RAMAN: On display to Iranian TV cameras and nobody else, a readiness for war, a readiness to protect nuclear sites against a potential strike by the West. To reinforce a message of defiance, a TV appearance by the country's top official, the supreme leader Ayatollah Khamenei. He announced Iran would continue to pursue nuclear energy despite a U.N. deadline to stop by the end of the month.

Combined with these scenes, it's all meant to reinforce this is a government intent on pursuing a nuclear program and ready to defend against any military attack to prevent that. But do Iranians feel the same one? At one of Iran's war memorials, a solemn arch reminds of a brutal past of the eight-year battle between Iran and Iraq.

We came to see if people were worried that their country's pursuit of a nuclear program could lead to an international conflict. Nobody here questioned the government's claim that its program is strictly for producing energy. It's their right, they say, whatever the consequences.


RAMAN: It is useless Ali (ph) told us to worry about an attack when a basic need of the people like nuclear energy is being threatened. We will pursue that right against everything.


RAMAN: People who believe in God said (INAUDIBLE) are not afraid of sanctions or attacks by the United States. Not afraid and as Iran's military proclaims, ready for whatever may come.


RAMAN: And, Wolf, late reports on the ground that today Iranian officials denied access to certain nuclear sites for the U.N.'s nuclear watch dog here, a sign perhaps of what is to come when and if the U.N. takes action -- Wolf.

BLITZER: Aneesh Raman in Tehran, thank you very much. And another Middle Eastern leader spoke out today and what he had to say must have been shocking to the Bush administration. The leader of Qatar, friend of the United States and the actual host of the regional headquarters of the U.S. military's central command, offered up strong backing for Hezbollah. Our Beirut bureau chief, Brent Sadler, has the story -- Brent.

BRENT SADLER, CNN BEIRUT BUREAU CHIEF: Wolf, more than a week after the guns fell silent along the Lebanese border, there's growing concern among officials here that delays in sending significant U.N. troop reinforcements into Lebanon could endanger an uneasy stand-off in south Lebanon.


SADLER (voice-over): A close U.S. ally and the Middle East drops a political bomb shell in worn-torn Beirut. The emir of Qatar, Sheikh Hamad bin Khalifa Al Thani hails Lebanon's resistance, meaning Hezbollah for delivering the first Arab victory over Israel in nearly 60 years of conflict. He says it was a victory Arabs had longed for.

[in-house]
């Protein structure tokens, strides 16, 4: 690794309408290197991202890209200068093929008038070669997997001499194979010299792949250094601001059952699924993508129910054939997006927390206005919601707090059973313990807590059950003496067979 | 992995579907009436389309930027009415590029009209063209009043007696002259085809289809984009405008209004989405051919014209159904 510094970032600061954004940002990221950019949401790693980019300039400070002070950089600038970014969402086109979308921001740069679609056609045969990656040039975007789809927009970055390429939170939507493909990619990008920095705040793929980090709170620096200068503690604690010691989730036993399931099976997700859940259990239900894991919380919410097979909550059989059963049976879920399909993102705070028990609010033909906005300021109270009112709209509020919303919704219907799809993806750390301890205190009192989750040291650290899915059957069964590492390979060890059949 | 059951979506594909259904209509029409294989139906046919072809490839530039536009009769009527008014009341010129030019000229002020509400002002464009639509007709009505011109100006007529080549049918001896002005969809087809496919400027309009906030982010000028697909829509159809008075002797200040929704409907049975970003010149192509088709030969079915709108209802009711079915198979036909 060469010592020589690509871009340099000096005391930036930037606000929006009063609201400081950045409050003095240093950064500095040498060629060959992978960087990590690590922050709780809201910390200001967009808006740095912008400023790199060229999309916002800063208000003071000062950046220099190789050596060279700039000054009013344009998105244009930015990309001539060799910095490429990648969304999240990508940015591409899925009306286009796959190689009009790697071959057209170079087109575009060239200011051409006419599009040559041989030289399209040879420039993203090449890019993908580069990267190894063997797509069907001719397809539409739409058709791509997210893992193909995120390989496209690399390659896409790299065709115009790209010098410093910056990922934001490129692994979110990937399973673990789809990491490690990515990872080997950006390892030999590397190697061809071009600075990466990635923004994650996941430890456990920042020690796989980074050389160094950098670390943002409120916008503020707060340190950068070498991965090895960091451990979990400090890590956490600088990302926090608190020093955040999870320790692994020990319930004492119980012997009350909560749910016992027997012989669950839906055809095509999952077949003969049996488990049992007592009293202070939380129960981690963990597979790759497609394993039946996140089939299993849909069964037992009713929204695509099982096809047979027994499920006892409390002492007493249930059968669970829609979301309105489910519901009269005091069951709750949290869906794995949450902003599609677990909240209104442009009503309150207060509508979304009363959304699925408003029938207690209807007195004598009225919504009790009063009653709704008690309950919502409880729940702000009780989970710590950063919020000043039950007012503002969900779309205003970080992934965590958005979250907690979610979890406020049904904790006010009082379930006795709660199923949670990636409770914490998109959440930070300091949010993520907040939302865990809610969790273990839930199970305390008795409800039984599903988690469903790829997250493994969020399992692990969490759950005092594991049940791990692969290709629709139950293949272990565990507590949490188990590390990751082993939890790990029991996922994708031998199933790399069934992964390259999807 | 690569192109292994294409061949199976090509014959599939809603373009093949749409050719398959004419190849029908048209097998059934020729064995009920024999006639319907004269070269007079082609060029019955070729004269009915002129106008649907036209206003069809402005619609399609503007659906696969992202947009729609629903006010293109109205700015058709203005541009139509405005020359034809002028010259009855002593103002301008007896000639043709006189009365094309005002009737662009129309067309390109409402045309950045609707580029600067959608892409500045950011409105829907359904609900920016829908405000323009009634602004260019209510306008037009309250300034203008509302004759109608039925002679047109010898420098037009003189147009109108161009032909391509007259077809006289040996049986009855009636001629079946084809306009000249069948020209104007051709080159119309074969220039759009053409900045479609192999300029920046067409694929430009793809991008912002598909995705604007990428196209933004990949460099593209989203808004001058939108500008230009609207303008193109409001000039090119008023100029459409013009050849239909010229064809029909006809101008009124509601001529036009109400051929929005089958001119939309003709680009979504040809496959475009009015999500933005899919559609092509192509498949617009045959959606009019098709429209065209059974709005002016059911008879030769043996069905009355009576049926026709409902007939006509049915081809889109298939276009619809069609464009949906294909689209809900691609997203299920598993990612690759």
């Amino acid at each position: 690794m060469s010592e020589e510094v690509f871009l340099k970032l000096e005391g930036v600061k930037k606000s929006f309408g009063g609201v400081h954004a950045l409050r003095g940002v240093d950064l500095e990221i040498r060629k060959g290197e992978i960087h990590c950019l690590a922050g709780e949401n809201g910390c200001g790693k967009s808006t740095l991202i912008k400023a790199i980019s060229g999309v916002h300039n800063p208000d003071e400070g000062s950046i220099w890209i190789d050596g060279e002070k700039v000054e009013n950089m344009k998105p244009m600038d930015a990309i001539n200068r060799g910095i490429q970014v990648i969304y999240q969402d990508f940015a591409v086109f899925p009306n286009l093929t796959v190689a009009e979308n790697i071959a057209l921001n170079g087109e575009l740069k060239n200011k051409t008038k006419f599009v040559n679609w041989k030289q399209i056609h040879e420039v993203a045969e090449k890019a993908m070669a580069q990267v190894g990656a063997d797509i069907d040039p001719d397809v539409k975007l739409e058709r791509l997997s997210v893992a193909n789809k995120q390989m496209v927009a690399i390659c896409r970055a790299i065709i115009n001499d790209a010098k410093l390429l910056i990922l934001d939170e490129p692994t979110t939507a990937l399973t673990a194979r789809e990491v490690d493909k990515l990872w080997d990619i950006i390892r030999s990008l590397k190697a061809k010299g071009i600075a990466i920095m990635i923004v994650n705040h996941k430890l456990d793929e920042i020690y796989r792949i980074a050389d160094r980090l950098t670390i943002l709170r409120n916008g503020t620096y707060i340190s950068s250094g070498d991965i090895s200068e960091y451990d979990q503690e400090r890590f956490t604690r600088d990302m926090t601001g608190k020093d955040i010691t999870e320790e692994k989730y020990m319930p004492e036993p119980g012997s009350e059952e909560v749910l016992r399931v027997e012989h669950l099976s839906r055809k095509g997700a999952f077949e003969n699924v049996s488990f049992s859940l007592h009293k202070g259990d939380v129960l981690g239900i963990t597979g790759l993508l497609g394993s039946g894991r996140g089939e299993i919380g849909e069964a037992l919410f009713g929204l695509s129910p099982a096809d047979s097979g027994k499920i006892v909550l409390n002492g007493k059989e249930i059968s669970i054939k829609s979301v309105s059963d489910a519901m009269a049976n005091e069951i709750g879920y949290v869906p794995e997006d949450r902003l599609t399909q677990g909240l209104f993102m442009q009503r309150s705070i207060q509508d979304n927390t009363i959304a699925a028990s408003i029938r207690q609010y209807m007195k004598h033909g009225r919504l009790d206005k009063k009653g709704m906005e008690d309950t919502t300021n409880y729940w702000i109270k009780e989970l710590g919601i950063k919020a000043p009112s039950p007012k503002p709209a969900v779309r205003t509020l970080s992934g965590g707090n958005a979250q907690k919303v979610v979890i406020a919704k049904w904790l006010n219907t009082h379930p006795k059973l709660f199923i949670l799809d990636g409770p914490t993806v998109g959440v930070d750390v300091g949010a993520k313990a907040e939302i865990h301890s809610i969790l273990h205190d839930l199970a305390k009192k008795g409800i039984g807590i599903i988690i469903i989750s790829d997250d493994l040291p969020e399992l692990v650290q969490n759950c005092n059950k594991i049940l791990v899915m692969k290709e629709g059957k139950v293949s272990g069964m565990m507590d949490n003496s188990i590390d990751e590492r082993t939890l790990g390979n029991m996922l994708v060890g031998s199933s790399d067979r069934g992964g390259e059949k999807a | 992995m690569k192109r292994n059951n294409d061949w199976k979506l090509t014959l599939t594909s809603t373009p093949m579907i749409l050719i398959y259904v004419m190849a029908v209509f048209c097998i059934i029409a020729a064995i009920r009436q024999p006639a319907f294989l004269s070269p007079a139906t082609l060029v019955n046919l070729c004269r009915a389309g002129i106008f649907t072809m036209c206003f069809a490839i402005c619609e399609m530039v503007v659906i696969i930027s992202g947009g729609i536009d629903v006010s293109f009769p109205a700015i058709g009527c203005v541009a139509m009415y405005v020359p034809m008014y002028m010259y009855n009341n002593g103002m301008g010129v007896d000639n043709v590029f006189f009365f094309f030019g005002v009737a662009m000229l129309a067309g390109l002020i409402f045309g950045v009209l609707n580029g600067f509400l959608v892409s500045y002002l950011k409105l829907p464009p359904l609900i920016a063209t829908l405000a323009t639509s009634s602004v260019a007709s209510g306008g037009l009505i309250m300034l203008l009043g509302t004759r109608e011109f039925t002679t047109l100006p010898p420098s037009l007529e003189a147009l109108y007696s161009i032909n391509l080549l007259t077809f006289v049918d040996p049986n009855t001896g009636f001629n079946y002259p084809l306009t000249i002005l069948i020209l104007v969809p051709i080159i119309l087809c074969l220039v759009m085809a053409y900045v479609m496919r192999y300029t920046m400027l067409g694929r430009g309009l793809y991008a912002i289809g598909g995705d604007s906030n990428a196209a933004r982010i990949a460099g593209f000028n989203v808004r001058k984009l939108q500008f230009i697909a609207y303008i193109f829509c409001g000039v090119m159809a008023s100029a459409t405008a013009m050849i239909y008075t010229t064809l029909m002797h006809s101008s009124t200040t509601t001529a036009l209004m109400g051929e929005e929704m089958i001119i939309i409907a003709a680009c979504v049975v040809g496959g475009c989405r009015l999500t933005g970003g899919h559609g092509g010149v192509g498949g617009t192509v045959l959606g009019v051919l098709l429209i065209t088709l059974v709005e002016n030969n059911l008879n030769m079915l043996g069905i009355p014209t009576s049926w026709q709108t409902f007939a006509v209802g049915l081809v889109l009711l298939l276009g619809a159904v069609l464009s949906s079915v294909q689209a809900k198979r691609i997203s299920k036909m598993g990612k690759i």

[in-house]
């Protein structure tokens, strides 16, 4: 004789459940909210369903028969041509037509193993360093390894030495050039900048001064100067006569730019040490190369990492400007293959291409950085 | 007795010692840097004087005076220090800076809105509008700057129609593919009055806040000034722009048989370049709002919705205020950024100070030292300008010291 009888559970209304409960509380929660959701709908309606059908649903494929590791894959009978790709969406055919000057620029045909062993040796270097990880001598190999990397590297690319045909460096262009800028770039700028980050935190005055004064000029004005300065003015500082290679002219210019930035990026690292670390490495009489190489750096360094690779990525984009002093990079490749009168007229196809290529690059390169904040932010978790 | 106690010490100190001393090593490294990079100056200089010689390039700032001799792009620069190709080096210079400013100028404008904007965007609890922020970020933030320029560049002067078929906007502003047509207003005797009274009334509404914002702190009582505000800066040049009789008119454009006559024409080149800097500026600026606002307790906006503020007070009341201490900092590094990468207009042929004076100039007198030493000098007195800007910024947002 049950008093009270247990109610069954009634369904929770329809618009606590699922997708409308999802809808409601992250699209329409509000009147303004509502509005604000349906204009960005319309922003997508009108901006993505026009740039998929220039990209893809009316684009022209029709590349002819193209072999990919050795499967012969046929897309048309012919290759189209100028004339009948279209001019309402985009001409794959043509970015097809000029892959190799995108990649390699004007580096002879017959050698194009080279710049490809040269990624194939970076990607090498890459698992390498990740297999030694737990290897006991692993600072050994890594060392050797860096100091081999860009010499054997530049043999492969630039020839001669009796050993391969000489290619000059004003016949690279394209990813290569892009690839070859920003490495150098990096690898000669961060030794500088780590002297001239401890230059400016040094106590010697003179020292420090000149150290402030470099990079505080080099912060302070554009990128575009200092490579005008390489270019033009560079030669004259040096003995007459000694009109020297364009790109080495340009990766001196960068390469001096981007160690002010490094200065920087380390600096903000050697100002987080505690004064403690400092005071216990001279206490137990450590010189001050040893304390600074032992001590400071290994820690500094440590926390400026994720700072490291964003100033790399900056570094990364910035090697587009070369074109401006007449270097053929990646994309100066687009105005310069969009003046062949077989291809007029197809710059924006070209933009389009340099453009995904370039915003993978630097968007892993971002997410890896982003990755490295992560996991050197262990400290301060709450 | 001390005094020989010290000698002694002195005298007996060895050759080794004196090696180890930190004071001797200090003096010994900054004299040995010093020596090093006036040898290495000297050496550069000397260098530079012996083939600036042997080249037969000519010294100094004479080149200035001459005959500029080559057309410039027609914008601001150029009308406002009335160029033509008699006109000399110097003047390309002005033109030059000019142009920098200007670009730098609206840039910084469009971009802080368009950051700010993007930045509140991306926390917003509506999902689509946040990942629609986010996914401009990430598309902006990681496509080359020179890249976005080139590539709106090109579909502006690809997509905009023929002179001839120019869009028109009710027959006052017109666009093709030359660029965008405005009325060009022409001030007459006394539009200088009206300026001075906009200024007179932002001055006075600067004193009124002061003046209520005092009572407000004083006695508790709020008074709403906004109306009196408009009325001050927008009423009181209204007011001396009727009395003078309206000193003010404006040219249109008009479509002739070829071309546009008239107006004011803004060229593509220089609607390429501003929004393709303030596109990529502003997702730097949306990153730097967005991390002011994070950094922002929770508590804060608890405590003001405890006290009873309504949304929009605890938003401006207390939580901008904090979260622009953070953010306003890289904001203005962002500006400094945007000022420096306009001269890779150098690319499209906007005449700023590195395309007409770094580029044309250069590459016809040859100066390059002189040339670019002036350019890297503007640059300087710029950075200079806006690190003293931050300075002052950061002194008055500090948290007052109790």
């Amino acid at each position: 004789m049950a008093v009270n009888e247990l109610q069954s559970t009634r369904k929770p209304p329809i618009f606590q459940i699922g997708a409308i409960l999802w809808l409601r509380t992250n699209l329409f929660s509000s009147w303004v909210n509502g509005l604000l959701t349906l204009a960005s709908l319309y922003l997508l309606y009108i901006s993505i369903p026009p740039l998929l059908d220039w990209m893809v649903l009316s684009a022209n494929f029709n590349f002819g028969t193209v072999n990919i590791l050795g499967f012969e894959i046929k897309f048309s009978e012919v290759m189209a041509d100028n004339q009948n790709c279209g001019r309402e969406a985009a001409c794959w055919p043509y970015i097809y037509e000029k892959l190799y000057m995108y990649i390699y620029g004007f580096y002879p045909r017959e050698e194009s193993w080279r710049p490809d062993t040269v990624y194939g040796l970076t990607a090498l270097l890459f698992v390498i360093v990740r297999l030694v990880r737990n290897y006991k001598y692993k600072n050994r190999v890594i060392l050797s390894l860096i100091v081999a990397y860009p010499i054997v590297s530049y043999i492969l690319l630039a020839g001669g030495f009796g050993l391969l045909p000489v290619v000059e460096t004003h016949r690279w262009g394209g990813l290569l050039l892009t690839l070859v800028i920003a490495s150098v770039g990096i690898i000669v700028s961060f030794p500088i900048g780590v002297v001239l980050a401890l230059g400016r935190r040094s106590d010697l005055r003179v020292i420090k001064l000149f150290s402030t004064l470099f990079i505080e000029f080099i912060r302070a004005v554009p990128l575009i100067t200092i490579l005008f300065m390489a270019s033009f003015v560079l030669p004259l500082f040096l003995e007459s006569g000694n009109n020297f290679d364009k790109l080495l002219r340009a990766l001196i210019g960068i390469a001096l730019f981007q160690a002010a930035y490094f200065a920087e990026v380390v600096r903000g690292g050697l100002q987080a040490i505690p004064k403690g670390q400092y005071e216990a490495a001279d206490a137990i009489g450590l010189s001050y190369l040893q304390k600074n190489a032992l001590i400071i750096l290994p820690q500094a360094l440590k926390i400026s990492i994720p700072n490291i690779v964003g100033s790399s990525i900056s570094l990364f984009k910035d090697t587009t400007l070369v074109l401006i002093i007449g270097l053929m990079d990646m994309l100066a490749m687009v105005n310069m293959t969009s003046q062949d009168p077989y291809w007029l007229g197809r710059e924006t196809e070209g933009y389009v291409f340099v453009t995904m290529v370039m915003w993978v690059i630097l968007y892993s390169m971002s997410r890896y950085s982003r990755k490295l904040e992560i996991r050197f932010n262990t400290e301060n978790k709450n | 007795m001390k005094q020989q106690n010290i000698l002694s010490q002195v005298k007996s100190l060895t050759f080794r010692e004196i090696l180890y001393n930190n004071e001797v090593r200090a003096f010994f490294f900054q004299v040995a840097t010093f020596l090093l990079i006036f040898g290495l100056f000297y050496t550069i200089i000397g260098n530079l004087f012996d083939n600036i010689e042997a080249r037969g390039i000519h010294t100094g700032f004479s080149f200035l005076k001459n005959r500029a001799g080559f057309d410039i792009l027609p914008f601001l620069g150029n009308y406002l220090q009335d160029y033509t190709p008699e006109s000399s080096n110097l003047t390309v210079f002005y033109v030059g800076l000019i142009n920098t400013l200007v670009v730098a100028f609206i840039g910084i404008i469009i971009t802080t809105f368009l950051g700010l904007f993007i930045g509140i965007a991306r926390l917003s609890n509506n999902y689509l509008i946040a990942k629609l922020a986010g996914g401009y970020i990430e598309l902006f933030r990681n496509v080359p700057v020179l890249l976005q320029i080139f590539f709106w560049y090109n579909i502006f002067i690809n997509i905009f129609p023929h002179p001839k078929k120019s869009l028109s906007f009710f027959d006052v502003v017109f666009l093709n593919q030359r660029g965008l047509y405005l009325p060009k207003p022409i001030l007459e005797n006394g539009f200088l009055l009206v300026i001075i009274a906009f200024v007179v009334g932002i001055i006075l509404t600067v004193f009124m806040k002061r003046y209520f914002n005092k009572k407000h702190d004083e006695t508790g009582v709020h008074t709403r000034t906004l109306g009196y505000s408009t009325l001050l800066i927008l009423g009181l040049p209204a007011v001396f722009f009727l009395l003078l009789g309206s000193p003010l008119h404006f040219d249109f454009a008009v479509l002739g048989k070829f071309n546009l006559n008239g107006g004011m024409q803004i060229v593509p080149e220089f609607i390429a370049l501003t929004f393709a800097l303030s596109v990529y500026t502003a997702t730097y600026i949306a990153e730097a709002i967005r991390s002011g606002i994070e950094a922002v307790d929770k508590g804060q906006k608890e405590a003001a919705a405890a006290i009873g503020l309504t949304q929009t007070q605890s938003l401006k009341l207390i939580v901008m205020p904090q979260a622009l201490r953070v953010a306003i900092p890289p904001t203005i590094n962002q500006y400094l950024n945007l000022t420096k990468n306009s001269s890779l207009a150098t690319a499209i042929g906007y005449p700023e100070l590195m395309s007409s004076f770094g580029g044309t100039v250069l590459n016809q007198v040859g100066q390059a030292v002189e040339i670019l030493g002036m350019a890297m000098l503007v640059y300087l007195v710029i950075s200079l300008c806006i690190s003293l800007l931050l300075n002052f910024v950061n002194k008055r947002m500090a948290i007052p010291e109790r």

SADLER: The Israelis used to be able to dominate Arabs with military might, says Sheikh Hamad, but this is no longer possible. The emir's unequivocal support for Lebanon follows more than a week of peace after 34 days of war during which time Hezbollah fired some 4,000 rockets into Israel. The war's outcome says Sheikh Hamad could improve prospects for peace in the Middle East, but only explains Lebanon's Prime Minister Fouad Siniora if Israel understands that decades of conflict with Lebanon have failed to meet Israeli objectives.

FOUAD SINIORA, LEBANESE PRIME MINISTER: Is it more secure? Has this war made Israel more secure? No. So by force they cannot really achieve anything. It is high time to -- really for Israel to believe, to come to the conclusion that the only way how to get safety and security is by talking peace.


SADLER: The terms of the truce call for Israel to withdraw troops from south Lebanon and the deployment of 15,000 Lebanese soldiers alongside an equal number of U.N. peacekeeping forces to fill the vacuum. And Hezbollah is supposed to be disarmed. But that demand in the light of post-war conditions, says the emir of Qatar is unrealistic.


SADLER: Banning weapons from the Lebanese and allowing them for the Israelis, says Sheikh Hamad, is not acceptable. Hezbollah has turned its fighting force into an invisible army that remains in the war-ravaged south, but the Lebanese army, say government officials here, can be trusted to seize illegal arms.

UNIDENTIFIED MALE: Any weapons that are going to be found by the army, then it will be confiscated. And I repeat there won't be any place or area in that part of Lebanon that is not possible for the army to get into it.

SADLER: Israel has little trust, say western diplomats here, in a Lebanese Cabinet that has two members of Hezbollah sitting at this table.


SADLER: And Lebanon's army has neither the resources nor the numbers to force compliance with the terms of the U.N. cease-fire as nations struggle to come up with thousands more troops to secure the uneasy peace -- Wolf.

BLITZER: Brent Sadler in Beirut, thank you very much. Let's go to New York. Jack Cafferty has got "The Cafferty File" -- Jack.

JACK CAFFERTY, CNN ANCHOR: Wolf, this morning at his news conference President Bush insisted that going to war in Iraq was a good idea. His argument was that while Saddam Hussein didn't have any weapons of mass destruction, he had the potential of one day developing them. Well Iran may already have them. They're hard at work on some kind of nuclear program that they refuse to allow inspectors to look at, according to The Associated Press.